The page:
Don't trust them. The first time I left my soulmate alone in my house I barely knew her (met at school), and I knew that I had valuable stuff laying out... I had to get to class, and she wanted to sleep in... It was a leap of faith, and I did not do it out of trust, but out of self interest that what she might steal (and yeah, my mind went there) wasn't that important to me. Sure enough she did not steal anything, but she snooped through everything, and pretty quickly revealed that she had copied the contents of a thumb drive with sensitive information on it.

I ended up knowing the single most happy year of my life with her.

Even after she copied the contents of a thumb drive of yours without your knowledge?

Yes. Granted had it been financial information or something like that, it probably would have turned out different... As was, I paused to consider if it was important to me that she had not seen what was on it; continuing the friendship it was really embarrassing (particularly the jokes she alluded to it), but if I cut her than it wouldn't matter... I wanted it to matter, not for her sake, but for my own. After not long we ended up dating.

The one rule I ask of every partner is simply "No Lies." In the case of that woman, it took her a little while to build into it, and I still rememebr her crying one time because she realized how pathetic a small lie she had told me was, and she turned beet red when I told her that I already knew and loved her anyway. Yeah I could not yet trust her word fully, but by accepting her and not placing her on the pedestal (if unfamiliar with that term I can provide context), I could trust my predictions of her actions (yes, I know how egotistical that sounds).

... I'd talk more, but an ex-girlfriend (different one) is en route, we're headed to the beach shortly.
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Emmarie
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6/1/2016 2:28:54 PM
Posted: 6 months ago
At 6/1/2016 7:50:09 AM, Blade-of-Truth wrote:
At 6/1/2016 2:09:46 AM, Emmarie wrote:
At 6/1/2016 1:55:08 AM, Blade-of-Truth wrote:
At 5/31/2016 11:09:24 PM, Emmarie wrote:
I have trust issues myself, and it's one of the most difficult things to overcome.

The only advice that I can give you, is to first learn to trust yourself, by being trustworthy. If you can trust yourself, and keep your word, even in the smallest of matters, you will be more likely to be attracted to that trait in others, as well as to attract someone with those qualities.

Yeah, I've gotten that advice before, which is why I did stop cheating in the first place, but for some reason it hasn't really helped me so far. I've been faithful in every relationship in the last 4 years, and have purposely stopped lying to those I date and people in general. Even though I've done these things, I still can't trust them until they prove themselves trustworthy. I'd like to get to a point where they don't have to "prove themselves" to me, ya know?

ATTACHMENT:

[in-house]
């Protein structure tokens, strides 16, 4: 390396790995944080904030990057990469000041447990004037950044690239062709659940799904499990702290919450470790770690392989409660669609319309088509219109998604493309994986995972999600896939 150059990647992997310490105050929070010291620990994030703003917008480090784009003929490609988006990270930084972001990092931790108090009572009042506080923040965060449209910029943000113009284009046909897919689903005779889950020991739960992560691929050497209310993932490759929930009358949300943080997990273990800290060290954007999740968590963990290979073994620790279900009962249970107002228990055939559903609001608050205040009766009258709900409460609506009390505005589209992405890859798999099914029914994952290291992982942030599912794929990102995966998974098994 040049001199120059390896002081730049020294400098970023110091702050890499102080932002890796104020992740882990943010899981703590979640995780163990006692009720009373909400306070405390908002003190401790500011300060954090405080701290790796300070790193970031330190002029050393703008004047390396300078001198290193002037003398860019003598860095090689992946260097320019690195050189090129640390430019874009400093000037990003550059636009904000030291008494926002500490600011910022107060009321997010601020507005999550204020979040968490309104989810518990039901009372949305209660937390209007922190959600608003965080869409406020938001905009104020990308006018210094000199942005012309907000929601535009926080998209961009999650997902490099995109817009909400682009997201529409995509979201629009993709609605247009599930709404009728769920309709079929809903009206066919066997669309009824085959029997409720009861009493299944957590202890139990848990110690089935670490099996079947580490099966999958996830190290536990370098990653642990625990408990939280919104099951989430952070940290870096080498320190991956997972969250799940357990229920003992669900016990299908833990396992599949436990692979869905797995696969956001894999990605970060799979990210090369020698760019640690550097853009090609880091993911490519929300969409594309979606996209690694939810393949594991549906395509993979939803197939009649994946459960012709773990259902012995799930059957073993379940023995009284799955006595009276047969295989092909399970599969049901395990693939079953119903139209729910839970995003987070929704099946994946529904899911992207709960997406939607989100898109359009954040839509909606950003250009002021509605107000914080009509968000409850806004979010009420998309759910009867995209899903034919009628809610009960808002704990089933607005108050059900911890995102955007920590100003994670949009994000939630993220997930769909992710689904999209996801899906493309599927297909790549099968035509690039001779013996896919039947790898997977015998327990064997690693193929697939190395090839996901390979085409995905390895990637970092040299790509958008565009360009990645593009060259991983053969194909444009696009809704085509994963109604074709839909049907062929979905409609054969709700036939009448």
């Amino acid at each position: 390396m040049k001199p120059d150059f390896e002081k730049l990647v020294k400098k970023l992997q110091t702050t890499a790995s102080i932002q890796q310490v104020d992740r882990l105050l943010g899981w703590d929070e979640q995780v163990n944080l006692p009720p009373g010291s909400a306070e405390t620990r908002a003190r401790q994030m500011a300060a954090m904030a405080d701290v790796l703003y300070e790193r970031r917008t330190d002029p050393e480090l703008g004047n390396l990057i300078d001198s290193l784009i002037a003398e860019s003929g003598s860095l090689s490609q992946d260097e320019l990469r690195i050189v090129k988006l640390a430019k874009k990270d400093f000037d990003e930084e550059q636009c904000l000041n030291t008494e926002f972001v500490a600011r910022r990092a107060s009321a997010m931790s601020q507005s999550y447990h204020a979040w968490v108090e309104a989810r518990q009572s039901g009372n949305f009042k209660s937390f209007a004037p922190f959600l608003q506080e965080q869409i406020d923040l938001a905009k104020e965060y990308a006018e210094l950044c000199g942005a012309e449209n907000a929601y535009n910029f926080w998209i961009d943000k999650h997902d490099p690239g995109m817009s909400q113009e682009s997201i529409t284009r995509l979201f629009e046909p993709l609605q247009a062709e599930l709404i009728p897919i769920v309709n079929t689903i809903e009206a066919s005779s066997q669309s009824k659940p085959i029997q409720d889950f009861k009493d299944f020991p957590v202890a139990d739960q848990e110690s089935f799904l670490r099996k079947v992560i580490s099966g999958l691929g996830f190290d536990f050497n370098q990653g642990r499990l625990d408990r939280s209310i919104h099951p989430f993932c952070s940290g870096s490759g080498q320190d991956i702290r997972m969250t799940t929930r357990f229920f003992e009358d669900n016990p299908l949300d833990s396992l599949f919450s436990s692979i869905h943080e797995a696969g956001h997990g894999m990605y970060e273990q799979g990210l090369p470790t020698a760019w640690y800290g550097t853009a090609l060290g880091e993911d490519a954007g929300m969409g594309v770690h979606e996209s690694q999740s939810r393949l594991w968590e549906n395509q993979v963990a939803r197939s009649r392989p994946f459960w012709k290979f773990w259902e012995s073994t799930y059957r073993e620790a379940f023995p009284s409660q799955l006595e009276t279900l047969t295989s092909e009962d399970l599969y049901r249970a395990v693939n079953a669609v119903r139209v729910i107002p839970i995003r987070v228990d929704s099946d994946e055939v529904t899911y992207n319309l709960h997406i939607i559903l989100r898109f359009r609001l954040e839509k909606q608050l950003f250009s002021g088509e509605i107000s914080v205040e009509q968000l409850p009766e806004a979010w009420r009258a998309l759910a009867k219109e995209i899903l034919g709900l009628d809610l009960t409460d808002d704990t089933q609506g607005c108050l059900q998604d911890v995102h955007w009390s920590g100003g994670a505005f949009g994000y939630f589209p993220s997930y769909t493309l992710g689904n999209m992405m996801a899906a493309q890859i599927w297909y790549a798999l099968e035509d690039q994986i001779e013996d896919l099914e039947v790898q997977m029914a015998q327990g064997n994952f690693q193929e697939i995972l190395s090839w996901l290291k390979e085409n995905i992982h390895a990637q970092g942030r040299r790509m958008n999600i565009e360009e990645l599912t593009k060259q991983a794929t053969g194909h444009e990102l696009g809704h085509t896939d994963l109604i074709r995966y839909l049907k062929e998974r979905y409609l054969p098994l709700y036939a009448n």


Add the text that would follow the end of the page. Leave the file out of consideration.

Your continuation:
Yeah, and It's actually wise to take things as slowly as possible and build trust among each other. With that being said, sometimes feelings are overwhelming and you find yourself feeling strong emotions quickly and then the lack of trust gets magnified. I hope you find someone to trust and can heal from the tragedies that happened in your life :)

Thank you. My life sounds so depressing in this thread, lol, but it hasn't really been too bad considering the grand scheme of things - just these few extreme instances that happened to leave marks. I think taking things slowly and building trust over time is certainly the best approach to take.

The reason I don't watch any "realistic" TV ( I do like adult cartoons) with actors and actresses portraying ideal relationships or over dramatized ones, is because it causes people to expect relationships are easy, or it causes people to be desensitized to disloyalty / cheating. I'm not saying this is the case with you personally, I'm just stating that watching fiction about relationships makes real ones more challenging.

I couldn't agree more. I try not to personify the relationships I see on TV, but what seems to happen more often than not is that the girls I date do. They try to emulate these Hollywood couples and stuff. It's quite the turn-off for me to be honest. I'm actually somewhat adventurous and like doing things like hiking or meeting at the library for a first date. This dinner and movie stuff is good on rainy days, but I'd prefer to just be somewhere comfortable for the both of us where we can have fun while getting to know one another.